Bayshore community oven hosts competitions at Harvest Fair

Back in 2012, a group of residents who were starting up the Bayshore Park Community Garden decided they could use a community oven. Now that it's a reality, they couldn't be happier with the results.

2 of the people behind Bayshore Park's community oven reflect on 2 years of baking up togetherness

Tom Marcantonio, left, and Mete Pamir stand in front of their beloved community oven ahead of the community's Harvest Fair Saturday, Sept. 17, 2016. (Giacomo Panico/CBC)

Ottawa has no shortage of gathering places, many of them located in parks. But people don't always have a reason to go to these spaces.

Well, back in 2012, residents starting up the Bayshore Park Community Garden decided they could use a community oven — and now that it's a reality, they couldn't be happier with the results. 

Mete Pamir is one of the people who helped finally make the oven a reality two years ago.

"The best part has been baking very interesting food from all over the world," Pamir said. "Meeting very different folks from all around the globe, trying their different dishes, baking them and having conversations about them." 

Every bake day, we learn new things.- Volunteer baker Tom Marcantonio

Volunteer oven operator Tom Marcantonio echoes Pamir's enthusiasm.

"Every bake day, we learn new things. We meet some new people. Some new recipes come in from another part of the world," Marcantonio said.

"One thing we're really trying to emphasize is teaching kids where food comes from and how to prepare it."

The oven, operated by a growing group volunteers, is ignited in the morning and reaches pizza baking temperatures around noon.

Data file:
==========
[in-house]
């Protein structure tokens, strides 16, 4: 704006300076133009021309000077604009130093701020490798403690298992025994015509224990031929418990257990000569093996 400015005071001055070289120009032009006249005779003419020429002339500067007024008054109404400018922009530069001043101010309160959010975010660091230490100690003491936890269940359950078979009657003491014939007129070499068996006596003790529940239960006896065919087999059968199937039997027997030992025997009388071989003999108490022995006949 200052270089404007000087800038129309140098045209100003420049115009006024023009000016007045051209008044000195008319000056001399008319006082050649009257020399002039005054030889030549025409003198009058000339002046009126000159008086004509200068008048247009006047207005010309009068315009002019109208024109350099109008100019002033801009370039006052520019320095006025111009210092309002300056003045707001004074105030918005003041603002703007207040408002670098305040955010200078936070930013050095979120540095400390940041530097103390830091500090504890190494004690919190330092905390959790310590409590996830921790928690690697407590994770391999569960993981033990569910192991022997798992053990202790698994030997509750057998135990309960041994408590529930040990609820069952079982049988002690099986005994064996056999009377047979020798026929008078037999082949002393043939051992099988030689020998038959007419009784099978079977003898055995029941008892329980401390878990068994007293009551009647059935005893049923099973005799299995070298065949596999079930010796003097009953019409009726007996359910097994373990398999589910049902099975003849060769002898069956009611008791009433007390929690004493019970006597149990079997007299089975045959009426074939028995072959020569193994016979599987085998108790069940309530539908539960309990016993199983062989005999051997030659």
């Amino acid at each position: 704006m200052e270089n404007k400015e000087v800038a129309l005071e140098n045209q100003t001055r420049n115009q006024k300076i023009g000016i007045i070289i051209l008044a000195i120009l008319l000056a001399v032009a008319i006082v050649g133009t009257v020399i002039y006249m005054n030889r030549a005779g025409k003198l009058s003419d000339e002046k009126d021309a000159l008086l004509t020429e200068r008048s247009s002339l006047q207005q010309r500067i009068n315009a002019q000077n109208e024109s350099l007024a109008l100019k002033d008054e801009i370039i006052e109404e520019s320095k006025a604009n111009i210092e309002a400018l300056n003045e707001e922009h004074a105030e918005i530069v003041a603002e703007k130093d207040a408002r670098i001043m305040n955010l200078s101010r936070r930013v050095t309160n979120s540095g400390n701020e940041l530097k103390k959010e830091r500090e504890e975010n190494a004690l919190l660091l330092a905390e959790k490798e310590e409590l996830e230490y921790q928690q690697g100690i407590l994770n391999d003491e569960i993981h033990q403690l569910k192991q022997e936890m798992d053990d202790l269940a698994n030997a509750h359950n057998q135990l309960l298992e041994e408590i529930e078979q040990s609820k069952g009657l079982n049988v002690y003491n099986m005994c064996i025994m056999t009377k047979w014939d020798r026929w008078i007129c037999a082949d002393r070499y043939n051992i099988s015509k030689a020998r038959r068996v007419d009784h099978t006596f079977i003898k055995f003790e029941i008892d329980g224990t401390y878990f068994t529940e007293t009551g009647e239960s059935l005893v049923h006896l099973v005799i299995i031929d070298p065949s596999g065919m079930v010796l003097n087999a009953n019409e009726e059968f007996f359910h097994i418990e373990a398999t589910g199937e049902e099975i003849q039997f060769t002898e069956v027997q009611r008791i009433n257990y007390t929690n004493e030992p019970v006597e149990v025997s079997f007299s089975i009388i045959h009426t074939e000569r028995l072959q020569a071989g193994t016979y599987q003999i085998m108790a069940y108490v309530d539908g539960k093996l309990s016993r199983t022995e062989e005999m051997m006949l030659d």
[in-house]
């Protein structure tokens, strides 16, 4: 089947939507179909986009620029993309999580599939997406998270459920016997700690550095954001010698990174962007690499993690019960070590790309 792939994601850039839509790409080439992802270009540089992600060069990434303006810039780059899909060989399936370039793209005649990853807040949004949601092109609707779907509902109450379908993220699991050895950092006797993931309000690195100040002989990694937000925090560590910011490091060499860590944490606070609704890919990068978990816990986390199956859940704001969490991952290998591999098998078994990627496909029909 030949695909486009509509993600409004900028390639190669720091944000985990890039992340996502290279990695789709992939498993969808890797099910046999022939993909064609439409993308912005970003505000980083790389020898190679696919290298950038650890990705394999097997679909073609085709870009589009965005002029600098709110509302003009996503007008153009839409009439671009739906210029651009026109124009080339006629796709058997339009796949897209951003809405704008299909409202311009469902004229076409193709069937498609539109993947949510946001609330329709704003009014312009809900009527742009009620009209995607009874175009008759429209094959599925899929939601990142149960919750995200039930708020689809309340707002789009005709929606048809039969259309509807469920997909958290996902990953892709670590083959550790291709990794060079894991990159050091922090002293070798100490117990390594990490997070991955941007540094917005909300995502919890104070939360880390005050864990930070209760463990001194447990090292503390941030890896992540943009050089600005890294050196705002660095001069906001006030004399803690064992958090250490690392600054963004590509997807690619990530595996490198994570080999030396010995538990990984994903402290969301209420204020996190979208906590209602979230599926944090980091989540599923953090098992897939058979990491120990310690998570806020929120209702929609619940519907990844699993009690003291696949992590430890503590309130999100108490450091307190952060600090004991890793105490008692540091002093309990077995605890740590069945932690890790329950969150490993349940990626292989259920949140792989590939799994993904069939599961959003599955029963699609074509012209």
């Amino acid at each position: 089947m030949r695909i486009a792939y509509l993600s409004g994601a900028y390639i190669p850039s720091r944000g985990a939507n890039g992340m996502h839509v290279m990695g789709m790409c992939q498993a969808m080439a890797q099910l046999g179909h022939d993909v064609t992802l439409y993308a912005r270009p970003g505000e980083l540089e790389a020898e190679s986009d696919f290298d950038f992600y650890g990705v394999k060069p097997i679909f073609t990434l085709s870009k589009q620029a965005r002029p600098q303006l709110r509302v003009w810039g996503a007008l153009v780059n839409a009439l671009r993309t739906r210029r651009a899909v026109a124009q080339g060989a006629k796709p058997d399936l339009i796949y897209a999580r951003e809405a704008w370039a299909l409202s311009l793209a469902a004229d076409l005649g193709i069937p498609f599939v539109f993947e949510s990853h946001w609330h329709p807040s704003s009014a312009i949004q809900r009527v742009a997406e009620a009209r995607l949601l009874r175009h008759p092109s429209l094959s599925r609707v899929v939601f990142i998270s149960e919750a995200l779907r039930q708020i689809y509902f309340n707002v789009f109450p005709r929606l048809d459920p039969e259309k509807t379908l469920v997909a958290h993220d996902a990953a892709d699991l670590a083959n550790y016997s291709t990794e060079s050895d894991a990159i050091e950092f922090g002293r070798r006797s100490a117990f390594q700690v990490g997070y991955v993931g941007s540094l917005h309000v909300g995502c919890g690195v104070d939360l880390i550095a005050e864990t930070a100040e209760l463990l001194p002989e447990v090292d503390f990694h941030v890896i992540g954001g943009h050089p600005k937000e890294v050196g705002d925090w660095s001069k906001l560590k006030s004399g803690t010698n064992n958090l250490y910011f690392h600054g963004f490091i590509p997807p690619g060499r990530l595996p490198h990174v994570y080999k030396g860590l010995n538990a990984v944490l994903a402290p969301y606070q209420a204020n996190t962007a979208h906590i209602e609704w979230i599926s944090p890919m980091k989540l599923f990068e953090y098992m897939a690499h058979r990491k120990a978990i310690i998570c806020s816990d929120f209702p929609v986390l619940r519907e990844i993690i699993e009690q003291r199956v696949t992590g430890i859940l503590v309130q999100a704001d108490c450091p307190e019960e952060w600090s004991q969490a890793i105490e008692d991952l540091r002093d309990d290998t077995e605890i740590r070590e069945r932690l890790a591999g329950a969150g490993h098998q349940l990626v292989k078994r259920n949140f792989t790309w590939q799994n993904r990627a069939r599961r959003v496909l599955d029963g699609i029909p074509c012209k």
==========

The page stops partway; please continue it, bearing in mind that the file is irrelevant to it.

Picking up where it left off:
"We use a technique called top-down fire," he said, explaining once the optimal temperature is reached, flat breads can be baked. "Typically we bake flat breads for two hours, from 12 p.m. to 2 p.m.. And then we take the coals out — even out the temperature — and about an hour later, it's ready for bread baking."

Harvest Fair

On Saturday, the community will see the oven put to those uses during the group's Harvest Fair. In addition to live music, bocce ball and bouncy castles, there will also be a pizza baking competition at 12:30 p.m..

Later, at about 3 p.m., when the oven cools to bread-baking temperatures, competitors will turn their attention to crumbles, crisps, cobblers and pies.

If you're hoping to participate, it isn't too late to come armed with your best dough and toppings, Pamir said.

Pamir and Marcantonio are confident what began as a city-supported pilot project will spread to other parts of the city. And they're eager to share the lessons they've learned along the way.

Interested in a community oven? Here are Pamir and Marcantonio's tips: 

  • Start with a core group of enthusiasts who are really interested in wood fired ovens and baking. 
  • Be persistent in delivering your message to the city. 
  • Team up with people involved in community gardens, as they're already somewhat organized and it's a natural fit.
  • Reach out to the Bayshore Community Garden and Oven volunteers for guidance on oven design, site planning and communication with city officials.